The European Union's content sector possesses many strengths:

  • overall market size and population
  • the presence of world-ranking information and media conglomerates
  • a long-established publishing tradition
  • rich content base
  • large established markets in key industrial sectors
  • rich cultural and linguistic diversity.

But, as said before (page 3), it also suffers from important weaknesses:

  • more fragmented markets along cultural, linguistic and national lines
  • more expensive telecommunication services, particularly transnational
  • more difficult access to and exploitation of public sector information
  • substantially lower demand for advanced information services
  • most content providers are nationally or regionally oriented.

Considering Europe's competitive position in terms of electronic publishing and infrastructure in the global context, it is vital that the position of European content providers be strengthened. Action must be focused on:

  • stimulating the necessary structural adjustments of the industry
  • mobilising demand, particularly at the European level
  • exploiting the full potential of the single market.


Revenues In 1994 revenues of the US electronic information sector were more than two and a half times the revenues of EU-based companies. 
Equipment The US is considerably ahead in terms of the penetration of information technology equipment such as cable TV, personal computers (PCs) and modems (for linking PCs to telecommunications networks).
Tariffs High tariffs for the use of infrastructure inevitably have a negative impact on the use and development of multimedia content. Tariffs for high capacity infrastructure in the EU are on average 10 times higher than for equivalent capacity over equivalent distances in North America.
Telephone use The number of telephone calls per person per year in the EU is just over a quarter of those in the US, even though a similar number of people have phones.



The proposed actions serve three long-term strategic objectives (see box below). These objectives aim at maintaining, extending and exploiting Europe's strength in content whilst narrowing the gap with our competitors.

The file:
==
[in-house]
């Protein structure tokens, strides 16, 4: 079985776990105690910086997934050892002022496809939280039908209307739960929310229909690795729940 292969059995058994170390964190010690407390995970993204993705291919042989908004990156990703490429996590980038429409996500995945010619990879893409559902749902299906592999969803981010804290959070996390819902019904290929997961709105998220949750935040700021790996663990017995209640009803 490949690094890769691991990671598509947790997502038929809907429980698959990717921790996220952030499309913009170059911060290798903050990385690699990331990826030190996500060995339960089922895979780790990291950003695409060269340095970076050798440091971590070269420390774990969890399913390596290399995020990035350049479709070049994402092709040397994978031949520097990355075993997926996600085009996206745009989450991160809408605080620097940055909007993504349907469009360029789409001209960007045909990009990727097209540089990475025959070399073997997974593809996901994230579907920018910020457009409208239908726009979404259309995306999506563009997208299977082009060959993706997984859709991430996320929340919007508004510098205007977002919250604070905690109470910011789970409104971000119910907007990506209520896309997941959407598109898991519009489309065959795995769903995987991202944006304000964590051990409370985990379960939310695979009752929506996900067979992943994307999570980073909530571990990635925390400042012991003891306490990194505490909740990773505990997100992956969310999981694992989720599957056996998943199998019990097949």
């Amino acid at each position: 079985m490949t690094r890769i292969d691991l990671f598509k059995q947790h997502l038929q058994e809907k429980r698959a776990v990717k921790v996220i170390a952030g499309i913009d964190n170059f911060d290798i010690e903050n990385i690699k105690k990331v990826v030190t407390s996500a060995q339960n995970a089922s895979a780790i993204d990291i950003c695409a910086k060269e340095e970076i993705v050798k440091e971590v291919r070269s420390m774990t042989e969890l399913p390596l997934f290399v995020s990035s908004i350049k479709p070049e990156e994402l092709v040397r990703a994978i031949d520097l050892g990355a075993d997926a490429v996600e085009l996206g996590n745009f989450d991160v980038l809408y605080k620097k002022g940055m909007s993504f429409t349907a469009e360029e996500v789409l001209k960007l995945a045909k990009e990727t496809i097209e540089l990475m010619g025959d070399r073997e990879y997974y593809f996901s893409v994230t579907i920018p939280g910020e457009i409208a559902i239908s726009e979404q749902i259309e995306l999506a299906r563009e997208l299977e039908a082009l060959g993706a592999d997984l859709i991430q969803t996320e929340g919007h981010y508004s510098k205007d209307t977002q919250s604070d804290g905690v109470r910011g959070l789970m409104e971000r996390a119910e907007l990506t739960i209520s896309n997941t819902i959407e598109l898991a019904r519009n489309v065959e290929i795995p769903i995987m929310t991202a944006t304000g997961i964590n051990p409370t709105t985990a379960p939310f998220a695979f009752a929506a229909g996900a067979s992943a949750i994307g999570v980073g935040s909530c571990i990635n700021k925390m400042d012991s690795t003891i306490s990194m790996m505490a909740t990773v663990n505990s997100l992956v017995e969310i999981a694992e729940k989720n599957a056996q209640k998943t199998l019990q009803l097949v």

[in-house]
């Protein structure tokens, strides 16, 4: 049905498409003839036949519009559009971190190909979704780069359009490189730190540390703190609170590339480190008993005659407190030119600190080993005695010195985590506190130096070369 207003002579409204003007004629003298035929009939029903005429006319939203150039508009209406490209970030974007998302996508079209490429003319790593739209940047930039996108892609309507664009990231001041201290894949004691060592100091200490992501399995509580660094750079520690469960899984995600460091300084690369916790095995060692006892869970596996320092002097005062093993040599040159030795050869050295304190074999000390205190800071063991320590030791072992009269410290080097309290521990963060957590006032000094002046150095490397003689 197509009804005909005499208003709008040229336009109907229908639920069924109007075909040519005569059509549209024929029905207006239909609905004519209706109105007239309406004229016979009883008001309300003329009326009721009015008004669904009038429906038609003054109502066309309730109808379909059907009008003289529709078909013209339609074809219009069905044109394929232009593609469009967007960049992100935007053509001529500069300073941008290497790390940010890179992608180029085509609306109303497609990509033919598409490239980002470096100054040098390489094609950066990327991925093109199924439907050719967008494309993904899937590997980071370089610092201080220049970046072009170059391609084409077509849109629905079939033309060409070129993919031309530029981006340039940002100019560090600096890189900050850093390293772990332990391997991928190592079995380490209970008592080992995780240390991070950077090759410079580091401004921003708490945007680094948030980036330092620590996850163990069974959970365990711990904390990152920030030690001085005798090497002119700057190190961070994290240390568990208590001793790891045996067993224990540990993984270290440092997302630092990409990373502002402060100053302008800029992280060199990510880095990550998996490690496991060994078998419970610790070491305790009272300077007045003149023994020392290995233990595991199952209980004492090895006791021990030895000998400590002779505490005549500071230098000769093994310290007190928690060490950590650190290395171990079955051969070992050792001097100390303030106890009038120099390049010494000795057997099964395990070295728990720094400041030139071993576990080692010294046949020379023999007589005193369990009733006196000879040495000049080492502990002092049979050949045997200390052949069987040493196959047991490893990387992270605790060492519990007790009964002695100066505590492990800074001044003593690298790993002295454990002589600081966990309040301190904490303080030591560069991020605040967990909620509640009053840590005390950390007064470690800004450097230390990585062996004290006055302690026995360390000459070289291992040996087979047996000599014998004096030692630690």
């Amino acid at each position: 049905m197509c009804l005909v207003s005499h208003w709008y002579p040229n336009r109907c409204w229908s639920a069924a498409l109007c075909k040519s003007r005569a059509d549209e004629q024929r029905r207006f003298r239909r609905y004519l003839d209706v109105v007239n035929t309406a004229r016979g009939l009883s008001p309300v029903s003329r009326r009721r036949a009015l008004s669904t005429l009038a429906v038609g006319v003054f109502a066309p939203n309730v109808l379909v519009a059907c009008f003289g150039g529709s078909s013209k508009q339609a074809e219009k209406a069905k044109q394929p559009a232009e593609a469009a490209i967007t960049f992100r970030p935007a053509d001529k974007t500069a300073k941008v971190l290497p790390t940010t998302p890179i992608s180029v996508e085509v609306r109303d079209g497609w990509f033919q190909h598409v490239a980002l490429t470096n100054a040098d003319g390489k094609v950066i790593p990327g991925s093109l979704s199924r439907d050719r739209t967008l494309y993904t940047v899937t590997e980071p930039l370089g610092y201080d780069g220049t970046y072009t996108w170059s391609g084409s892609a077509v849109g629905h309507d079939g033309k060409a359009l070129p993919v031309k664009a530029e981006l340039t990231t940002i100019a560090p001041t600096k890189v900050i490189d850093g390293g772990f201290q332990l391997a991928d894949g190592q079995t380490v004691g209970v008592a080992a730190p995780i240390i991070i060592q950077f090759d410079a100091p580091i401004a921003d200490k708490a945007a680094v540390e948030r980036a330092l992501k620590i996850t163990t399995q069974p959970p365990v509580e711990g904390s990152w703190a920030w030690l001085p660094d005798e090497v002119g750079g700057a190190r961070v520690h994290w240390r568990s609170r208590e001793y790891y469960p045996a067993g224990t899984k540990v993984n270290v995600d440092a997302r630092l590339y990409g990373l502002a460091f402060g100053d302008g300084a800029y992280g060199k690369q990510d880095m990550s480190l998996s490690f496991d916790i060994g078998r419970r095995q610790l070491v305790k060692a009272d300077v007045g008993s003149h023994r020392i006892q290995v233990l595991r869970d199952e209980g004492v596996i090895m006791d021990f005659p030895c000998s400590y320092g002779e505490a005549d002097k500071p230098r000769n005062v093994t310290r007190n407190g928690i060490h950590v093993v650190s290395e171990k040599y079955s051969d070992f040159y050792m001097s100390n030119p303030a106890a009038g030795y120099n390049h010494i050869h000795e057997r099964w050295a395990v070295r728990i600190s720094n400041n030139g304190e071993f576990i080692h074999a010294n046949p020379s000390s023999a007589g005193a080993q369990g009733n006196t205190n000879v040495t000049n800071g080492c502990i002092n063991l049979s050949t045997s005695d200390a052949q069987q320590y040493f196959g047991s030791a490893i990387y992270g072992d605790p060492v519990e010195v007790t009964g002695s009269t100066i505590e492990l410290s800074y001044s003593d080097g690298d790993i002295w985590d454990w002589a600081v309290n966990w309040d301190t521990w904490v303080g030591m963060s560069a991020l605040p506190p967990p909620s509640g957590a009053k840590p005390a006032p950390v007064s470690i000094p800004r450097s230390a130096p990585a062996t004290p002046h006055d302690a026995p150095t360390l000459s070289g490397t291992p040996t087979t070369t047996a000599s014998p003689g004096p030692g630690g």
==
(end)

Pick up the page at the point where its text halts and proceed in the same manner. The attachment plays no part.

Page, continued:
They are designed to encourage an integrated development across the European Union.


  • facilitating the development of the European content industry
  • optimising the contribution of new information services to growth, competitiveness and employment in Europe
  • maximising the contribution of advanced information services to the professional, social and cultural development of the citizens of Europe.


In working towards the objectives of INFO2000, the weaknesses indicated above will be tackled in an integrated and co-ordinated manner, along three action lines (see box below). These actions aim at accelerating market uptake of multimedia products and services; at unleashing the economic and cultural potential of public sector information; and at strengthening the international and pan-European dimension of the emerging European multimedia content industry. They are described in detail in Annex 1 to the Council Decision establishing INFO2000 and summarised in Annex 1 to this Communication.


  • stimulating demand and raising awareness
  • exploiting Europe's public sector information
  • triggering European multimedia potential

3.2. Addressing obstacles to growth

The European content industry is faced with a number of obstacles to growth that prevent it from quickly realising the critical mass necessary to compete on equal terms in the newly emerging multimedia markets.

These obstacles need to be addressed by actions both at national and European level if Europe is to expand its content industries, to exploit its richness of content and to face international competition. It are these remaining barriers that will be addressed by the proposed action lines as indicated below.

Stimulating demand and raising awareness

The variety of Europe's cultural and linguistic traditions makes economies of scope and scale (economies made through being able to address a large single market with customised products) difficult to achieve and constrain product development. In addition, many surveys point to a limited awareness of content available to users across Europe. The aim here is to create new markets and to encourage clusters of pan-European users.

Awareness-raising initiatives (action 1.1) are needed to develop further the opportunities, as are actions to favour the development of pan-European user groups (action 1.2). In addition, a common approach to information service interoperability (action 4.2) will help to open up market potential.